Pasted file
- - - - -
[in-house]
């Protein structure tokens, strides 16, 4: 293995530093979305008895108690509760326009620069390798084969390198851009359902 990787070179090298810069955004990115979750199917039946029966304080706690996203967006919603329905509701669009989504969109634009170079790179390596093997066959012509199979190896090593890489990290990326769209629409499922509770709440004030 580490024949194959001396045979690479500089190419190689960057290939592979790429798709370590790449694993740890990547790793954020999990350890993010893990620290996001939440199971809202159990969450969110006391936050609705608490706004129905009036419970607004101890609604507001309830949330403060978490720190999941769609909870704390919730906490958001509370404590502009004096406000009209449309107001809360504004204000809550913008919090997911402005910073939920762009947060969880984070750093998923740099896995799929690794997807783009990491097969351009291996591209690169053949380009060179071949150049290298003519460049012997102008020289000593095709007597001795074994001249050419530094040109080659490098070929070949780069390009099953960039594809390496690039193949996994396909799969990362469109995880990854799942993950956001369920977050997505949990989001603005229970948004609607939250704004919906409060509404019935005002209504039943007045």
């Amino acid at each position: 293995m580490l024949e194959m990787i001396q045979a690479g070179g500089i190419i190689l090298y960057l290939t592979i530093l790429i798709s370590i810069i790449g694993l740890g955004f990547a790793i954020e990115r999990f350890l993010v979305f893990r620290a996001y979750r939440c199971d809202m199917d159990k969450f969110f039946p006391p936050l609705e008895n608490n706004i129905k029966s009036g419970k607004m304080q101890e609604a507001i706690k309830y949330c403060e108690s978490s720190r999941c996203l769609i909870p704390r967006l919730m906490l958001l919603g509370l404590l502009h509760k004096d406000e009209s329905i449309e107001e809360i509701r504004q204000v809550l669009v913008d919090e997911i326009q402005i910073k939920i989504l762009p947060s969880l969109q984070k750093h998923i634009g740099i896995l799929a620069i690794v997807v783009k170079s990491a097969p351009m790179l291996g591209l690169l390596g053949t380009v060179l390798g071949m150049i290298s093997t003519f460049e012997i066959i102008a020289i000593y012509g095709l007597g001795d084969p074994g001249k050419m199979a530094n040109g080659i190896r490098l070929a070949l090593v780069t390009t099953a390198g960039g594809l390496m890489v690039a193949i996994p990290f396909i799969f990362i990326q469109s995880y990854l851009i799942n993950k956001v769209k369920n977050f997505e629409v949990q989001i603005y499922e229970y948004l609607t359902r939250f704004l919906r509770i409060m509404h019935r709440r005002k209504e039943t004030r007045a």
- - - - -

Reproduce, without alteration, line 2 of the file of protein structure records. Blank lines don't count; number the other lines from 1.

């Protein structure tokens, strides 16, 4: 293995530093979305008895108690509760326009620069390798084969390198851009359902 990787070179090298810069955004990115979750199917039946029966304080706690996203967006919603329905509701669009989504969109634009170079790179390596093997066959012509199979190896090593890489990290990326769209629409499922509770709440004030 580490024949194959001396045979690479500089190419190689960057290939592979790429798709370590790449694993740890990547790793954020999990350890993010893990620290996001939440199971809202159990969450969110006391936050609705608490706004129905009036419970607004101890609604507001309830949330403060978490720190999941769609909870704390919730906490958001509370404590502009004096406000009209449309107001809360504004204000809550913008919090997911402005910073939920762009947060969880984070750093998923740099896995799929690794997807783009990491097969351009291996591209690169053949380009060179071949150049290298003519460049012997102008020289000593095709007597001795074994001249050419530094040109080659490098070929070949780069390009099953960039594809390496690039193949996994396909799969990362469109995880990854799942993950956001369920977050997505949990989001603005229970948004609607939250704004919906409060509404019935005002209504039943007045």